Since all models reviewed are similar in size, a major cost difference is related to the amp-hour per-day drain on the battery. As stated earlier, if generator or utility grid power is available to keep the battery fully charged, I recommend a lower-cost marine or RV model. However, if a solar panel is the primary power source for recharging the battery, then I strongly recommend a model having a very low amp-hour requirement, and in most cases these will be the most expensive.
The following table provides a basic comparison between several of the most popular 12-volt DC refrigerators, freezers, and refrigerator/freezers currently available. Be sure to read the footnotes as some models were designed for mobile applications requiring built-in cabinetry, some models are top-load only, and some models are short and will require mounting on some type of cabinet base to raise to eye level.
Unless you live in the very cold northern latitudes having short days and low sun angles, most parts of the United States will average 4 to 4.5 hours of direct sun per day during the winter months and 5 to 6 hours per day during the summer months. Of course, some milder geographic locations may also have lots of rainfall and cloud cover, which reduce these average hourly values.
As an example, if you select a refrigerator or freezer that requires 40 amp-hours per day to operate, this means you will need a solar array that can provide at least 10 amps output (40 amp-hour/4 hours) during the winter, and 6.6 amps output (40 amp-hour/6 hours) during the summer. If your remote cabin or retreat will be used year-round, then you may want to use the smaller sun-hour value. Since the ambient air temperatures are cooler in the winter than summer, all refrigerators and freezers will require less energy to operate during colder months, so a more accurate winter calculation would use the amp-hour load given for lower ambient temperatures.
SunDanzer 5.8 cubic-foot freezer (refer to Table 1)
22.6 amp-hour/day load at 70° F (winter)
36.7 amp-hour/day load at 90° F (summer)
Solar Module Size:
Winter: (22.6 amp-hour)/(4 hours/day sun) = 5.65 amps
Summer: (36.7 amp-hour)/(6 hours/day sun) = 6.12 amps
From the example, we can see how the freezer’s higher cooling efficiency during lower ambient air temperatures can often offset having fewer sun-hours during the winter months.
Finally, solar modules are normally marketed by their nominal nameplate “watts” value. The actual amp output will vary throughout the day as solar intensity changes. If the module’s amp output data is not available, use 16 volts as an average output voltage to convert a solar module’s “watts” rating to “amps.” Also remember the nameplate rating is “peak” output which is hard to achieve unless your site is in the dry desert.
For example, a 100 watt solar modular will provide approximately 6.25 amps (100 watts/16-volts) during each full hour of peak sun, so using the above SunDanzer freezer example; we will require one 100 watt solar module. You will always have some days with less than average hours of peak sun, or even no sun, so adding a second solar module will allow putting more amp-hours of charge into the battery than will be consumed that day. Having extra solar amp-hours going into the battery on a sunny day will carry you through those days with little or no sun.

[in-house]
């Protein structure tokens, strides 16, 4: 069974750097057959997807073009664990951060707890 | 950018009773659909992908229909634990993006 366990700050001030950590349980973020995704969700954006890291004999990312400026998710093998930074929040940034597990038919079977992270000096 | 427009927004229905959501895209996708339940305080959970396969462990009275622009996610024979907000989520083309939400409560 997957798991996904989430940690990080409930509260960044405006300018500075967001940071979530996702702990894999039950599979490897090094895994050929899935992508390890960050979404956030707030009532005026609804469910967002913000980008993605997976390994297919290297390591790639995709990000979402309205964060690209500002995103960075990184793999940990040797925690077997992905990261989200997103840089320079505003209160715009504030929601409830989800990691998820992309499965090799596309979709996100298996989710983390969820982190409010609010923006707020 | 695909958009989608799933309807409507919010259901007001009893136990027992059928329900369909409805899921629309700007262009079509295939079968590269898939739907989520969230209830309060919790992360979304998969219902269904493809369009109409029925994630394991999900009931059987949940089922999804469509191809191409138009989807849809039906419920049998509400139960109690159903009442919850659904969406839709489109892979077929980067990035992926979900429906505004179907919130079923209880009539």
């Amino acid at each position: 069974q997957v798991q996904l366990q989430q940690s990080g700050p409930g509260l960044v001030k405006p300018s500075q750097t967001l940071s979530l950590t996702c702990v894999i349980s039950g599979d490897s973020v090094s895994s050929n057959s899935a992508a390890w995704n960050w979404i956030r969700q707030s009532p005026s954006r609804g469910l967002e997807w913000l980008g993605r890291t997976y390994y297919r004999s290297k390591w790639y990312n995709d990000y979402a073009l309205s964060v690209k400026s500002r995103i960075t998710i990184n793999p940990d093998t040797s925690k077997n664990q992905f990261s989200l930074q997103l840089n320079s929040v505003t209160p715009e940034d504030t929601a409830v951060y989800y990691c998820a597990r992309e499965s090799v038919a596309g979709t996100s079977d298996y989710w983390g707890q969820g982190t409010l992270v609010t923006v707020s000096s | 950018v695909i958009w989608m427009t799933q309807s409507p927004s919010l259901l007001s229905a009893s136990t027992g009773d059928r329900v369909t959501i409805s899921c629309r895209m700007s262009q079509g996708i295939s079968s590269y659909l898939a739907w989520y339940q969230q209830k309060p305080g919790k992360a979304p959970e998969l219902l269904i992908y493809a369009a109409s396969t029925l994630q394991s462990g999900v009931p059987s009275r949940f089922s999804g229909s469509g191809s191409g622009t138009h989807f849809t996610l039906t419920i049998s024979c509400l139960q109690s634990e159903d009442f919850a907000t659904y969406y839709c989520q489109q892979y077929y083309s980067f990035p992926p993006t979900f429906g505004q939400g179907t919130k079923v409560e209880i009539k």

The wiring diagram shows how a 12-volt DC refrigerator or freezer is wired to a battery and how this battery is wired to a solar module using a solar charge controller. I have also shown the added wiring required to connect a 120-volt AC battery charger that can be powered from a back-up generator or grid-connected wall outlet.
In an attempt to provide full disclosure, I purchased both Sun Frost RF-16 and RF-19 refrigerators when we built our solar home in 1994. Both 2-door models include a freezer section with its own separate compressor, which allows each section to operate independently with its own temperature set point. We also purchased a top-load SunDanzer DCF225 freezer in 2003 for added longer-term freezer capacity.
I am convinced the Sun Frost models are still the most energy-efficient models you can buy, but over the years we have had to replace door seals, door latches, or shelf brackets every few years. These units also build up ice fairly thick on the back walls during humid conditions. However, their smooth interior walls are easy to manually defrost by just turning them off, removing the food, and blocking the doors open for several hours. This causes the ice to fall off in large sheets that are easy to remove.
I must admit I thought any top-load refrigerator or freezer would be very difficult to use, but the SunDanzer top-load freezer includes several hanging baskets that slide from side-to-side and lift out, which makes it fairly easy to access items near the bottom. We also have very little ice buildup in our SunDanzer freezer. This may be due to its unique internal “air-bladder” design that reduces the amount of humid room air that is drawn in each time the door is opened and closed.
I have not personally used the Norcold and Tundra models, as these are more common for marine and over-the-road commercial truck applications, but they are similar to the refrigerator in our RV. Our experience with this type of combination refrigerator/freezer is they tend to have thinner walls to reduce wall space and less insulation, which increases their energy requirements. However, being designed for mobile applications, these units tend to be fairly durable. We also found that many single-door RV and marine-style refrigerators have a very small freezer compartment located at the top of the interior, which does not freeze foods as solid as separate-door freezers.